Dermatologica Sinica

: 2019  |  Volume : 37  |  Issue : 4  |  Page : 217--221

An unusual variant of perniosis: A case series of “cold-associated perniosis of the thighs” without equestrian activity

Pinar Incel Uysal1, Neslihan Akdogan1, Servet Guresci2, Sezer Kulacoglu2, Başak Yalçin1,  
1 Department of Dermatology, Ankara Numune Training and Research Hospital, Ankara, Turkey
2 Department of Pathology, Ankara Numune Training and Research Hospital, Ankara, Turkey

Correspondence Address:
Dr. Pinar Incel Uysal
Department of Dermatology, Ankara Numune Training and Research Hospital, Talatpasa Bulvari, 06100 Altindag, Ankara


The role of cold exposure in the etiology of perniosis was clearly identified among susceptible individuals. However, few authors have newly reported purple-red “equestrian-type lesions” localized on thighs in patients without equestrian activity and suggested to use the reputation; “cold-induced perniosis of thighs.” We conducted a retrospective chart review of patients who have presented to our department with cold perniosis-like lesions exclusively localized on the thighs. Clinical and histopathological features of five female patients aged 16–31 years without equestrian activity indicated the diagnosis of cold-induced perniosis of the thighs. Cold-associated perniosis may be appropriate diagnosis for the patients presenting with symmetrically distributed painful, itching, or burning violaceous plaques and patches on the thighs for several weeks. The condition primarily affects overweight women and does not require outdoor activity. Microscopic presentation of the disorder is variable and very similar to acral idiopathic perniosis and chilblain lupus erythematosus.

How to cite this article:
Uysal PI, Akdogan N, Guresci S, Kulacoglu S, Yalçin B. An unusual variant of perniosis: A case series of “cold-associated perniosis of the thighs” without equestrian activity.Dermatol Sin 2019;37:217-221

How to cite this URL:
Uysal PI, Akdogan N, Guresci S, Kulacoglu S, Yalçin B. An unusual variant of perniosis: A case series of “cold-associated perniosis of the thighs” without equestrian activity. Dermatol Sin [serial online] 2019 [cited 2022 Aug 12 ];37:217-221
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Full Text


Cold-induced dermatoses refer to a spectrum of diseases including perniosis/chilblain, cryoglobulinemia, frostbite, cold-induced urticaria, and cold panniculitis. Cold-induced dermatoses, including perniosis, chilblain lupus erythematosus, and well-developed panniculitis, may demonstrate a wide range of histopathological changes.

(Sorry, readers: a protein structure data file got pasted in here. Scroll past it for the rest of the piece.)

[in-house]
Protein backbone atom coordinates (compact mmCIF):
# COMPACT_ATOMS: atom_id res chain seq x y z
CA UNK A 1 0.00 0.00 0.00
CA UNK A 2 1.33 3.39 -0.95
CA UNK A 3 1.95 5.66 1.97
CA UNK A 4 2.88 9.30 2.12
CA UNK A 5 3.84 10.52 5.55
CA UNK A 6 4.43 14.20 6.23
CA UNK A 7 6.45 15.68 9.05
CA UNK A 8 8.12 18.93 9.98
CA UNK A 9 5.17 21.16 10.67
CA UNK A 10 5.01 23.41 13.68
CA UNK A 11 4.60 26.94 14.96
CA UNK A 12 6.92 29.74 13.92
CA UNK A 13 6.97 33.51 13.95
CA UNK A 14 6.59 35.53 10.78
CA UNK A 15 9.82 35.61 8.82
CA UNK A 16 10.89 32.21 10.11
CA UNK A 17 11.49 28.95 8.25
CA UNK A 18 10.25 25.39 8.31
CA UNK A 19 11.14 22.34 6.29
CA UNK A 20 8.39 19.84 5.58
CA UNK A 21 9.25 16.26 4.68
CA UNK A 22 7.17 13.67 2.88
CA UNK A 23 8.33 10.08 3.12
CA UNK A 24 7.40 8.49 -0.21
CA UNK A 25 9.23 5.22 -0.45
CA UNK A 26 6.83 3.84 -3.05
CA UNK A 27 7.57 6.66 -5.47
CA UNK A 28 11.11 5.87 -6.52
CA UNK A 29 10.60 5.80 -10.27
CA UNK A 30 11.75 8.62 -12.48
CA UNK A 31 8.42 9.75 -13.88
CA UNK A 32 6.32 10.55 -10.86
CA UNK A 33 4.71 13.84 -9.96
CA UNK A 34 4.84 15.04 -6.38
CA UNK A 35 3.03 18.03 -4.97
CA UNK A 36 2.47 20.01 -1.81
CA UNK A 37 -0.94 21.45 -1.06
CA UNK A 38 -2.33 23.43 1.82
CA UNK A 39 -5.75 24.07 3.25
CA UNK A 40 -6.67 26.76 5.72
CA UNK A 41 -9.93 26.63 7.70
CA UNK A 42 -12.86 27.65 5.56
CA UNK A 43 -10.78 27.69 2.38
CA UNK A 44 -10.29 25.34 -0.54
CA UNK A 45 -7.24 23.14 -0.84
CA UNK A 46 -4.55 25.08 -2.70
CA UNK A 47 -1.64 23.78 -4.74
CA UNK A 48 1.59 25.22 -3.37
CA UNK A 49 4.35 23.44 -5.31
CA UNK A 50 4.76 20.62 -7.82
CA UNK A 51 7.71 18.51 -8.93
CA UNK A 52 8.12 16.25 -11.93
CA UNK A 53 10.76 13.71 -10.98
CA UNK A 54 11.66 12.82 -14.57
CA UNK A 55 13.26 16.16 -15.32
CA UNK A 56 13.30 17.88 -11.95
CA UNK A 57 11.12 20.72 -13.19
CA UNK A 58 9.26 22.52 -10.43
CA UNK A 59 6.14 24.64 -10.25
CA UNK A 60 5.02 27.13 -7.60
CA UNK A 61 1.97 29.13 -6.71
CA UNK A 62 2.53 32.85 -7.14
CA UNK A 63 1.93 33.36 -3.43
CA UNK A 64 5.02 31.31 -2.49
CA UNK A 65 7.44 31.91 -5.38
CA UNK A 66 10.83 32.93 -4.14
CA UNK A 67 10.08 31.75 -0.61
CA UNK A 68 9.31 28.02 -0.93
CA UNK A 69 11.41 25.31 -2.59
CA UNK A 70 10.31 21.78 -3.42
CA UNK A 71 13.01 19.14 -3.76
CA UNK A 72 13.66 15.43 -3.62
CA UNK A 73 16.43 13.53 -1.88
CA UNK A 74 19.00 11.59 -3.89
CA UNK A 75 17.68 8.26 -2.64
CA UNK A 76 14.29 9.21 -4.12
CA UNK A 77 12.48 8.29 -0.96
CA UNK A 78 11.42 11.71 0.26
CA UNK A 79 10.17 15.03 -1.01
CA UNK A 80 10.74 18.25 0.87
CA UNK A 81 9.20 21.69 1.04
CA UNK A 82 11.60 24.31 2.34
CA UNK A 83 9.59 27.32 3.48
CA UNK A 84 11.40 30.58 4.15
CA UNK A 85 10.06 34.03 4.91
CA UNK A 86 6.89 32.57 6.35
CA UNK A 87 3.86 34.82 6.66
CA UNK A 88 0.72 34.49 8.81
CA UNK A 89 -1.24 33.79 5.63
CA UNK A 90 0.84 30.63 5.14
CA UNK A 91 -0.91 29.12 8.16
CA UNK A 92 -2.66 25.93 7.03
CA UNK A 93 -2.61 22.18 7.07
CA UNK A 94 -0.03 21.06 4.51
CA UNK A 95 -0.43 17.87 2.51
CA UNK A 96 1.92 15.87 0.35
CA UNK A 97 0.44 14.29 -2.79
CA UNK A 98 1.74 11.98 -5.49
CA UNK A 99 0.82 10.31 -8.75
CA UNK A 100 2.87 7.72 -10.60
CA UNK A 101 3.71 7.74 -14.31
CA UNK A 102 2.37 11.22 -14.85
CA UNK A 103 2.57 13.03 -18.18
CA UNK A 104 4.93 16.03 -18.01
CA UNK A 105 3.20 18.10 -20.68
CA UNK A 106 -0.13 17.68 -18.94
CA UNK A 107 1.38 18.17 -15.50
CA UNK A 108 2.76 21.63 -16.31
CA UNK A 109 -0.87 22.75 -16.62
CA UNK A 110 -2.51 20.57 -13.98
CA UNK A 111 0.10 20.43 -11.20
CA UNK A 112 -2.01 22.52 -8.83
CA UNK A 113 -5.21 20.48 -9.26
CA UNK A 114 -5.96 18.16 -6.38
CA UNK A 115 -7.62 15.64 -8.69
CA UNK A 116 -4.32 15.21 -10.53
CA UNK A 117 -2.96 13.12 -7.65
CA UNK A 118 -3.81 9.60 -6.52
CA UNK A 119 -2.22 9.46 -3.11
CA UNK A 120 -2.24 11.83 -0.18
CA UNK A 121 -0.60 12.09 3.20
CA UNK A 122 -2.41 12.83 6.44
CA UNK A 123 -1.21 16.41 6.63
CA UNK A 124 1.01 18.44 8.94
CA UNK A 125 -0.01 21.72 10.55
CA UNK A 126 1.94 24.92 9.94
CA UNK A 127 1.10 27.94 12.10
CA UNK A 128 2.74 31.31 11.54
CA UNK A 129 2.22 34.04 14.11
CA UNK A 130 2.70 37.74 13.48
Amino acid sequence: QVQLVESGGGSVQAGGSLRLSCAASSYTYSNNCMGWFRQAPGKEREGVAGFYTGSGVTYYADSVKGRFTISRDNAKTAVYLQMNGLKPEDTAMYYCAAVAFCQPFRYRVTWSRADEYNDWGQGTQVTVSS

Equestrian cold panniculitis was first described in 1980, typically affecting horse riders due to prolonged skin exposure to the cold.[1] Subsequently, this condition has been referred to in the literature as equestrian perniosis (EP).[2],[3],[4] However, the clinicopathological characteristics of the disease are not specific to horse riding alone; they have also been observed and reported in association with other outdoor leisure activities.[5] Moreover, a similar condition has been reported which possesses overlapping histopathological features with cutaneous lupus, induced following ice-pack application.[6],[7] Thus, the term “cold-associated perniosis of the thighs” has recently been proposed to cover this range of related conditions.[8],[9]

Herein, we describe the cases of five female patients aged <35 years presenting with similar erythematous or violaceous urticarial plaques and nodules on the upper lateral thigh during winter months (December–February) between 2015 and 2017. None of the patients reported participating in any equestrian activity. All patients were overweight, with a history of wearing tight-fitting clothes and prolonged exposure to cold climates. Therefore, we would like to emphasize this condition, which has a benign course and may show clinical and histopathological characteristics which overlap with acral perniosis and chilblain lupus erythematosus.

 Case Reports

The patients presenting with erythematous or violaceous urticarial plaques and nodules on the upper lateral thigh during winter months (between December 2015 and February 2017) were retrieved from files at the Department of Dermatology, Ankara Numune Training and Research Hospital, Turkey. All patients had undergone biopsy. Five patients with distinct clinicopathological characteristics were studied. Patient history, demographic data, clinical characteristics, laboratory analyses, and histochemical and immunohistochemical parameters were all reviewed.